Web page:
We then also support and facilitate the children's own interests/activities/role play/games etc and any spontaneous things that happen during the day/arise through child's interest. We have free flow play/activities out for children to self select what they wish to do. However, these things, seem to 'slip through the net' in terms of evaluation - which is a shame as they seem to me to be the most valuable!

 

Your planning sounds much more suitable than ours - Do you select the ELG's for the week (presumably from previously evaluated observations) and then plan activities designed to achieve/attempt the goals?

Our planning seems back to front to me, and I'd love to be able to recommend a complete change!

 

However, 10 activities per week sounds rather a lot, depending on children's age, I would have thought the opportunity/time to revisit activities independently would be more valuable than attempting 2 per day, especially for the part time children. Also sharing the planning load between a team would be better for work load and for a variety of input?

 

Sorry if I've got the wrong end of the stick and your not a day nursery.

 

Patricia

Link to comment
Share on other sites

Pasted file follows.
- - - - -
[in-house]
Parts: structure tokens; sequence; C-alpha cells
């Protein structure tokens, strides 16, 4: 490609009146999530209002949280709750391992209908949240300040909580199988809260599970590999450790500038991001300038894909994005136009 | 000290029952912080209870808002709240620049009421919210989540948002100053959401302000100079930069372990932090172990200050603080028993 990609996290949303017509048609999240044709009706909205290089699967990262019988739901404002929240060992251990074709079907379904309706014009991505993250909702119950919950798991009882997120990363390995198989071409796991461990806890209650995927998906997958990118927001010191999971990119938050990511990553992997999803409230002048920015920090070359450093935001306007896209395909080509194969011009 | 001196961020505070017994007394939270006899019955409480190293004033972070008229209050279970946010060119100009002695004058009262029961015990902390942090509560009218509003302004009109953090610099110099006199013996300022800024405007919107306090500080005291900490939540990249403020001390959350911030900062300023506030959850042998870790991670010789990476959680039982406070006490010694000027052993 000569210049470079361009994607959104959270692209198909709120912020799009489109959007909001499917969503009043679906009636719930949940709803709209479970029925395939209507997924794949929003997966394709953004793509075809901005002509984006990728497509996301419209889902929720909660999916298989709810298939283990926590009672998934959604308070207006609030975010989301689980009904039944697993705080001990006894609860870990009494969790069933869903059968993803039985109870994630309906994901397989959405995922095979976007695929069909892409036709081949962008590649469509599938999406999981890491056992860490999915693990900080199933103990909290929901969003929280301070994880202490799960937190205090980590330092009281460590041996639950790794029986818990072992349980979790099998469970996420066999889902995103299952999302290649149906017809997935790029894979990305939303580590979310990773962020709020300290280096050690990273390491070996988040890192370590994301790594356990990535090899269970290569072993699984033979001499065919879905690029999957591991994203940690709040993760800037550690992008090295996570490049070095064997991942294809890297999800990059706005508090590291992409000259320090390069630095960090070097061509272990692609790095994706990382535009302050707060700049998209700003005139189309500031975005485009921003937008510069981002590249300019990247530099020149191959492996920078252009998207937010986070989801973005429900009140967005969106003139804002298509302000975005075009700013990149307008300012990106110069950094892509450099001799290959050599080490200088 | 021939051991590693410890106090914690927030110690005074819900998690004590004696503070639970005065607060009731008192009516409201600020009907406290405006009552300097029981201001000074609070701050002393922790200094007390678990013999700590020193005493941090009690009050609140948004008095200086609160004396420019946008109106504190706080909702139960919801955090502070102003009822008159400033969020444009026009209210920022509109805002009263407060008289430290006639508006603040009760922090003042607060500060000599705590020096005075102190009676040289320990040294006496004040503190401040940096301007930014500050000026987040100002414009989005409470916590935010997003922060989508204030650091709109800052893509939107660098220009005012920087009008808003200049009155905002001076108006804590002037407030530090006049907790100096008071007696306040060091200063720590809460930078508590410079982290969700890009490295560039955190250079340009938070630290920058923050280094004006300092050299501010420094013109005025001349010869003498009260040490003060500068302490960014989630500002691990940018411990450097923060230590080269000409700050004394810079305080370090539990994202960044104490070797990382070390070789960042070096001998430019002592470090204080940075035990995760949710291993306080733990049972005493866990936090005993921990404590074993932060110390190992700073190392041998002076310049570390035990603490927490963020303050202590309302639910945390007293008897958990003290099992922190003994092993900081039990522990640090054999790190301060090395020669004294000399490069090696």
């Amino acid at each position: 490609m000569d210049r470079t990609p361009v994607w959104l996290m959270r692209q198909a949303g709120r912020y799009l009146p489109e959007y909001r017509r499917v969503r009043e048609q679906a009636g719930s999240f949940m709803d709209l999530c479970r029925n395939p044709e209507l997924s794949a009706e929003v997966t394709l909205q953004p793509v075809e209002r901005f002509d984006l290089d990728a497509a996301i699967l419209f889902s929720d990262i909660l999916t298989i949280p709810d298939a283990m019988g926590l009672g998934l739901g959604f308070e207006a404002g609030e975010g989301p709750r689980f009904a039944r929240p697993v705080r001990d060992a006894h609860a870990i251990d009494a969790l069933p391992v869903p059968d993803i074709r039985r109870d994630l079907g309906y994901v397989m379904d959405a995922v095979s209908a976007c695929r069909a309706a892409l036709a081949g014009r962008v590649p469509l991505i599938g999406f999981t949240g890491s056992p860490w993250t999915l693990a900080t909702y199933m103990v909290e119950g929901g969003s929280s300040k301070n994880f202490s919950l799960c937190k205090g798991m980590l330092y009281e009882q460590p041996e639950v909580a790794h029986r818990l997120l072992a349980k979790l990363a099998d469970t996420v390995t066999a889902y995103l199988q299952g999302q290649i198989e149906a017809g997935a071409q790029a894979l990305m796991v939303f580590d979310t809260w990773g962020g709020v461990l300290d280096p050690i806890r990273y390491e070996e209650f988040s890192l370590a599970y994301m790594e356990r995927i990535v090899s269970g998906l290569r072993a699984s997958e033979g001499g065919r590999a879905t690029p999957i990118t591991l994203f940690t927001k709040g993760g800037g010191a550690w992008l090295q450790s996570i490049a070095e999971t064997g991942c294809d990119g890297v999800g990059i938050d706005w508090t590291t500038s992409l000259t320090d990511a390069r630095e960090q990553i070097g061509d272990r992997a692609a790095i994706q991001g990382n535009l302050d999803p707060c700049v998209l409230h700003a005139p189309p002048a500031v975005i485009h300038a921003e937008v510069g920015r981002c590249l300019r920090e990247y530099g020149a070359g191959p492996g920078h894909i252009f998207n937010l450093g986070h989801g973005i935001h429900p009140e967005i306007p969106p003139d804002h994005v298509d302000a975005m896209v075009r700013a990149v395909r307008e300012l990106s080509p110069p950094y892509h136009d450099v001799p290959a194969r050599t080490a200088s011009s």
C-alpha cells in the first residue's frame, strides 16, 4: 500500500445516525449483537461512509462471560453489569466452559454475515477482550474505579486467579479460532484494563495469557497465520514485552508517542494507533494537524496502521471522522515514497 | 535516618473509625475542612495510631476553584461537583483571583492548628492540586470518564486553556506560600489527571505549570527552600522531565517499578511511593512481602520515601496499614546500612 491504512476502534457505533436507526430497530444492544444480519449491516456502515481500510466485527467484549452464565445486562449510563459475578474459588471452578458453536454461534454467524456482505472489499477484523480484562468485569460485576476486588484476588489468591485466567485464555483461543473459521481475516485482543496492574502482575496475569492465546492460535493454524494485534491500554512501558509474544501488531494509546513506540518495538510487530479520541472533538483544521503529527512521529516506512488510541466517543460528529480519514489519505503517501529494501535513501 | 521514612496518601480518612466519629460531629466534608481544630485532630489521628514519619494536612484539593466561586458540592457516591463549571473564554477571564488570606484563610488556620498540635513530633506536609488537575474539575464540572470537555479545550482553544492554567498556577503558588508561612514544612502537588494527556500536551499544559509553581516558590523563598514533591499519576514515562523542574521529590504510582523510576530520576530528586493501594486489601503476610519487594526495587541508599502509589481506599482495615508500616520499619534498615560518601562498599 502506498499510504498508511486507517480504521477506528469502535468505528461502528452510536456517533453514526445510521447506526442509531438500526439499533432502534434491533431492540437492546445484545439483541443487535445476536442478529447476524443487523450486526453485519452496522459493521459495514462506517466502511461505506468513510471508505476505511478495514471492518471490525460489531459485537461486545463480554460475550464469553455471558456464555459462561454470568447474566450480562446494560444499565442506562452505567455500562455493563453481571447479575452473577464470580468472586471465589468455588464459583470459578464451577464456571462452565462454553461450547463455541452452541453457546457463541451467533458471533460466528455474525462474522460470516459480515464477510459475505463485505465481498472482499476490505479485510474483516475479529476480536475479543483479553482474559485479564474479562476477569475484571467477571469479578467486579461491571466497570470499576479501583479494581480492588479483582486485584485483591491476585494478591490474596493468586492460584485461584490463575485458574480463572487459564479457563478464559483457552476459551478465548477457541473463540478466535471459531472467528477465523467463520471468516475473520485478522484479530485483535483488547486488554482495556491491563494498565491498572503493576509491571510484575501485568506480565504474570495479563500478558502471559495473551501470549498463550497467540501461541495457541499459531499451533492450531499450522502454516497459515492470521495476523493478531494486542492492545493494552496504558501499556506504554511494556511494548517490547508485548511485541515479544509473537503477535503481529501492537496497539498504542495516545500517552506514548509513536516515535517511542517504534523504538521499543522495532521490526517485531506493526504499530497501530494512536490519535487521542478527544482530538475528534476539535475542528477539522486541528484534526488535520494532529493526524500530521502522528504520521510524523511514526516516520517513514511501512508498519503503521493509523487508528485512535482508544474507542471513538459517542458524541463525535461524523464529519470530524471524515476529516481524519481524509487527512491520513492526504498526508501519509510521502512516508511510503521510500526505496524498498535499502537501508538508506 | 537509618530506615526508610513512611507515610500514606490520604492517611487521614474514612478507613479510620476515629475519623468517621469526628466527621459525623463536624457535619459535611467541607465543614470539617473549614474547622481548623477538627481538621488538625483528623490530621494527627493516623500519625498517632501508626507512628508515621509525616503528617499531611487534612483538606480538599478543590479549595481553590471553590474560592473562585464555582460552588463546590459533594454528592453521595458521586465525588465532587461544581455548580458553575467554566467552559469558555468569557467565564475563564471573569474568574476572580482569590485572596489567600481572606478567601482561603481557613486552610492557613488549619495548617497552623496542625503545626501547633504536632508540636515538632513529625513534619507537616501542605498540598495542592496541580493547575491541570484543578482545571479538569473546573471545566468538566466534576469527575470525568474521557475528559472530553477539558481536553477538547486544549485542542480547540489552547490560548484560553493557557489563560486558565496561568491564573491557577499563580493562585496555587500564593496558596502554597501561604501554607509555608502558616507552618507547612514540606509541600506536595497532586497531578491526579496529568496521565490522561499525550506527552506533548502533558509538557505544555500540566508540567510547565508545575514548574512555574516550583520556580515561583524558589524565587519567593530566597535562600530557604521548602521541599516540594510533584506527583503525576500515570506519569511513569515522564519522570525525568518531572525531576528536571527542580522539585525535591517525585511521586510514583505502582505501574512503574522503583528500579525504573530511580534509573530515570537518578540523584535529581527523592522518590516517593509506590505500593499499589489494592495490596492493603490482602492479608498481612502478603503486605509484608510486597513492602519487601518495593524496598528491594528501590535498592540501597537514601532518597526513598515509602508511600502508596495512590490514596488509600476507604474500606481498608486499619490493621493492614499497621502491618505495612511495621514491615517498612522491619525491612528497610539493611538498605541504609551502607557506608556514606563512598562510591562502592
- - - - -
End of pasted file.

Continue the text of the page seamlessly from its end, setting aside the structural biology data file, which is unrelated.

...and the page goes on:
Not we are full day care. I feel we do, do too many activities and the children that are not in all the time sometimes cause me headaches bless them! I have an observation sheet for each child with 3 columns. One with the day of the week, the next with child's interests and finally links to ELG's. On a friday I look through the sheet and see what they have been interested in and look at any of the ELG's they have met. I keep evidence eg photos or work in a file and then once a month transfer these to the child's portfolio. I highlight the evidence I use on these forms so it is clear to see how we have assessed the children. I also have a small box at the top of the step which says 'Next steps'. This is an individual goal for the child eg wipes own nose, puts on own coat etc. I feel these sheets work well and use them to inform my folllowing weeks planning eg if john enjoys the dinsoaurs i could plan an actvitiy around this interest etc. I hope this makes sense? xx